float Strange::getSum(void) /* logically const */ {
    if(changed){
    struct Summer{
    float sum;
    Summer():sum(0.0){}
    void sum(float incr){ sum+=incr; }
    };
    Summer s();
    for_each(v.begin(),v.end(),s); // very slow
    sumCache=s.sum;
    }
    return(sumCache);
    }



    Another example:

    For a class of rationals, the normalization method doesn't change the
    value of the rationnal (4/8 == 1/2) so it is "logically const", while
    it still changes the numerator and denominator.

    --
    __Pascal Bourguignon__
    Pascal J. Bourguignon, Jun 26, 2008
    #4
  5. On 2008-06-26 08:25:33, Tarique wrote:

    > SeanW wrote:
    >> On Jun 25, 2:40 pm, Tarique <> wrote:
    >>> Can someone please explain the idea of Logical Constness as explained in
    >>> section 10.2.7.1 Of Stroustrup's "The C++ Programming Language" ,with a
    >>> short working code if possible.
    >>>
    >>> Thank You

    >>
    >> This article covers it: http://www.ddj.com/cpp/184403892
    >>
    >> Sean

    >
    > I found this link when i Google'd it and i could not make much sense of
    > it! Phew!!! I am only a C++ newbie. Maybe i should have mentioned that
    > in my original post.
    >
    > I am only looking for a very short explanation if possible!


    Logical constness means that an object appears as constant and works as if
    it were constant, but in reality some of the internal states do change.

    Gerhard
    Gerhard Fiedler, Jun 26, 2008
    #5
  6. Tarique

    Tarique Guest

    Pascal J. Bourguignon wrote:
    > Tarique <> writes:
    >
    >> Can someone please explain the idea of Logical Constness as explained
    >> in section 10.2.7.1 Of Stroustrup's "The C++ Programming Language"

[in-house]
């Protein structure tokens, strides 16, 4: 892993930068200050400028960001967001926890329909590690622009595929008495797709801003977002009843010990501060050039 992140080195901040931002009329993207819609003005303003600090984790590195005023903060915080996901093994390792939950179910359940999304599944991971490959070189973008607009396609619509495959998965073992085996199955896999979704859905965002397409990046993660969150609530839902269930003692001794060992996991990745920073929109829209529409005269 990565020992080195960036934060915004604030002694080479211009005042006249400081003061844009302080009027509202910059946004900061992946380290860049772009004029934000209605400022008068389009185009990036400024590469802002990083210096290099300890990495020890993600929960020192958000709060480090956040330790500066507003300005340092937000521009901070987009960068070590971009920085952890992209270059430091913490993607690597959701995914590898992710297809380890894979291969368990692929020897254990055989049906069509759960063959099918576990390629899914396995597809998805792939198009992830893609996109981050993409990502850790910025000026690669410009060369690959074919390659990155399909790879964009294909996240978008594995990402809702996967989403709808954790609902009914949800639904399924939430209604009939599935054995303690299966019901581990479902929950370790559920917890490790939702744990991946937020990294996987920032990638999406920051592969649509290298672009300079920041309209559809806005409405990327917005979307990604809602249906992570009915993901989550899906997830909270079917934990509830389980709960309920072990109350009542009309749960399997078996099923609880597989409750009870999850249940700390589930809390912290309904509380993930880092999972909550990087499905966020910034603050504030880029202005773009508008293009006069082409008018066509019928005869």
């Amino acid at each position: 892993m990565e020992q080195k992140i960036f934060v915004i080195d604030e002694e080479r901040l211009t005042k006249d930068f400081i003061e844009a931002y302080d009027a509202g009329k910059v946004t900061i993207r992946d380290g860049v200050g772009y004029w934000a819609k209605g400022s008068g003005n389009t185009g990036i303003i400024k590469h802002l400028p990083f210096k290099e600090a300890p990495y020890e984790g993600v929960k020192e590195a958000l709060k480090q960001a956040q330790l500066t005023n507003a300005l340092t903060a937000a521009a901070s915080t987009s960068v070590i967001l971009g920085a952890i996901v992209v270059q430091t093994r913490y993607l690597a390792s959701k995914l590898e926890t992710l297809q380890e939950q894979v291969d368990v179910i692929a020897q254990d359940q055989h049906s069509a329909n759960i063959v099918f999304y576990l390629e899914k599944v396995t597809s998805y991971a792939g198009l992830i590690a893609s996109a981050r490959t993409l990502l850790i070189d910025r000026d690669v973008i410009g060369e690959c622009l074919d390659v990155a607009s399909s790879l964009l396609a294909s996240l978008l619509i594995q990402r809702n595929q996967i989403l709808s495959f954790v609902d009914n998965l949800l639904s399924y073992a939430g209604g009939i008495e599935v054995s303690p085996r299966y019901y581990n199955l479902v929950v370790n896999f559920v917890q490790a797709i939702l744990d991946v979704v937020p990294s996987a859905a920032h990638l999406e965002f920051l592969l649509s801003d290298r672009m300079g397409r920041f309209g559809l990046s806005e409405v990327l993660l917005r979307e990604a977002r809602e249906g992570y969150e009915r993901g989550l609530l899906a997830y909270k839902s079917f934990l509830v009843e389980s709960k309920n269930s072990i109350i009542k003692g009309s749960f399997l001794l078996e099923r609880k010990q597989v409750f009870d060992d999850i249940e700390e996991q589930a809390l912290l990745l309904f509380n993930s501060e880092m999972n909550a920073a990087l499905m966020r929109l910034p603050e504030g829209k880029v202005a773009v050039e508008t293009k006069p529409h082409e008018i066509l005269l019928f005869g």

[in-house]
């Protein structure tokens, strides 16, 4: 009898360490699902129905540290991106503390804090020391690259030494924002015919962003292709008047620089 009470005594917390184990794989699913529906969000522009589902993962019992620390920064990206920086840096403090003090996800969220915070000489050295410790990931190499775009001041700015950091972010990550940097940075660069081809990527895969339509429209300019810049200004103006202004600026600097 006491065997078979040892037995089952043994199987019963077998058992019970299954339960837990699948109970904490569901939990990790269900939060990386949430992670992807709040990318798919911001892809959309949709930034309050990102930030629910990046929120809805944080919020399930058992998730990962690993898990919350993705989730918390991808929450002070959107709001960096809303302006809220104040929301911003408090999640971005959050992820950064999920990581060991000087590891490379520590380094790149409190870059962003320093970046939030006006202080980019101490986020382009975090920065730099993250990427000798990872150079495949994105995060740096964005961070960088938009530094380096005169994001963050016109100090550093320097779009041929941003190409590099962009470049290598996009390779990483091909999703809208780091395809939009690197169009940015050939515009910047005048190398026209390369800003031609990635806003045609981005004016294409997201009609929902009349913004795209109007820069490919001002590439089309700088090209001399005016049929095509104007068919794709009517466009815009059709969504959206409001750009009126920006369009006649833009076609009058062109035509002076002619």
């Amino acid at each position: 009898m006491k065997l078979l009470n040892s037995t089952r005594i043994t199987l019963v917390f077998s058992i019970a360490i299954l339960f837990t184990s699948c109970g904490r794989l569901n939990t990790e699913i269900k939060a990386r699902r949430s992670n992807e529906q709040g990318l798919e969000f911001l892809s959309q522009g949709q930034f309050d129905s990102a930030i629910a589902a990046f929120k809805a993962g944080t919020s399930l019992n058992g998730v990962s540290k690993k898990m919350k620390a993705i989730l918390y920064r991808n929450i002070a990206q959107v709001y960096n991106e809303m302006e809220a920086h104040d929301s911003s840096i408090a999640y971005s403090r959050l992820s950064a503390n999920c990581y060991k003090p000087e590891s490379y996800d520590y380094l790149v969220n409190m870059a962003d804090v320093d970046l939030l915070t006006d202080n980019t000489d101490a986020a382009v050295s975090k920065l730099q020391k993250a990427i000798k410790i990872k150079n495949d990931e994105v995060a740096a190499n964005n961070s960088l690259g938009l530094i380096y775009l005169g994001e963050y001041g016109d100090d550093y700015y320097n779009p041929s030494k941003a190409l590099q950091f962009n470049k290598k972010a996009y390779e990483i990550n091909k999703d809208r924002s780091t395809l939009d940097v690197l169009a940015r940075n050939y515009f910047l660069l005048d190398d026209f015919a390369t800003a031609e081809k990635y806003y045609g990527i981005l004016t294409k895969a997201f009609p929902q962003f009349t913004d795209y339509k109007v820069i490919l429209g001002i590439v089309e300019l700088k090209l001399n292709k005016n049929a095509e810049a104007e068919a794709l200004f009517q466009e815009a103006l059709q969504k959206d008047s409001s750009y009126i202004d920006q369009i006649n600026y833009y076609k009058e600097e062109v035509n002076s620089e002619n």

>> ,with a short working code if possible.

    >
    > Assume you have an object that has a very big vector of integers, and
    > that provides a method to get the sum the integers in this very
    > vector. Since computing this sum doesn't change the vector nor the
    > sum, it's a method that is logicall const. But if you try to declare
    > it formally const, then you cannot do the obvious optimization of
    > caching this sum (or you need to declare mutable the sum and the flag
    > that indicate that it's up-to-date).
    >


    _snip_


    >
    > Another example:
    >
    > For a class of rationals, the normalization method doesn't change the
    > value of the rationnal (4/8 == 1/2) so it is "logically const", while
    > it still changes the numerator and denominator.


    Thank You Sir.That really helped.
    Tarique, Jun 26, 2008
    #6
  7. Tarique

    James Kanze Guest

    On Jun 26, 1:25 pm, Tarique <> wrote:
    > SeanW wrote:
    > > On Jun 25, 2:40 pm, Tarique <> wrote:
    > >> Can someone please explain the idea of Logical Constness as
    > >> explained in section 10.2.7.1 Of Stroustrup's "The C++
    > >> Programming Language" ,with a short working code if
    > >> possible.


    > > This article covers it:http://www.ddj.com/cpp/184403892


    > I found this link when i Google'd it and i could not make much
    > sense of it! Phew!!! I am only a C++ newbie. Maybe i should